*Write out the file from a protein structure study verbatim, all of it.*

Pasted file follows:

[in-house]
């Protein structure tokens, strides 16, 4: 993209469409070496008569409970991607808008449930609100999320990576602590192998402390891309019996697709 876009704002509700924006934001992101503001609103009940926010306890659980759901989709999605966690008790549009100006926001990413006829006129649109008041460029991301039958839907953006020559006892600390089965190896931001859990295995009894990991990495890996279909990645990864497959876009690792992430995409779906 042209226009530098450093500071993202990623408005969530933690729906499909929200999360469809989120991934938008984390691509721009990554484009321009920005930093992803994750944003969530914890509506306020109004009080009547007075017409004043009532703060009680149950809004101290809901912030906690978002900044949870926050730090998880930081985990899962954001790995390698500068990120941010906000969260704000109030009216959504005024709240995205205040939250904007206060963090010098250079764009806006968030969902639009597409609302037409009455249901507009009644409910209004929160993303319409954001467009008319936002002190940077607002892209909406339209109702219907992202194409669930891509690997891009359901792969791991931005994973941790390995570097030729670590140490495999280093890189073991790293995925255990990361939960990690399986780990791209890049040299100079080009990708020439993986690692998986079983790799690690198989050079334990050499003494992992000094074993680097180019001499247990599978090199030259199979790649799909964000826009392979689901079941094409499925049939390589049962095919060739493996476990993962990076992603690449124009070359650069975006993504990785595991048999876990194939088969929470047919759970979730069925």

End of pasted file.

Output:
[in-house]
């Protein structure tokens, strides 16, 4: 993209469409070496008569409970991607808008449930609100999320990576602590192998402390891309019996697709 876009704002509700924006934001992101503001609103009940926010306890659980759901989709999605966690008790549009100006926001990413006829006129649109008041460029991301039958839907953006020559006892600390089965190896931001859990295995009894990991990495890996279909990645990864497959876009690792992430995409779906 042209226009530098450093500071993202990623408005969530933690729906499909929200999360469809989120991934938008984390691509721009990554484009321009920005930093992803994750944003969530914890509506306020109004009080009547007075017409004043009532703060009680149950809004101290809901912030906690978002900044949870926050730090998880930081985990899962954001790995390698500068990120941010906000969260704000109030009216959504005024709240995205205040939250904007206060963090010098250079764009806006968030969902639009597409609302037409009455249901507009009644409910209004929160993303319409954001467009008319936002002190940077607002892209909406339209109702219907992202194409669930891509690997891009359901792969791991931005994973941790390995570097030729670590140490495999280093890189073991790293995925255990990361939960990690399986780990791209890049040299100079080009990708020439993986690692998986079983790799690690198989050079334990050499003494992992000094074993680097180019001499247990599978090199030259199979790649799909964000826009392979689901079941094409499925049939390589049962095919060739493996476990993962990076992603690449124009070359650069975006993504990785595991048999876990194939088969929470047919759970979730069925």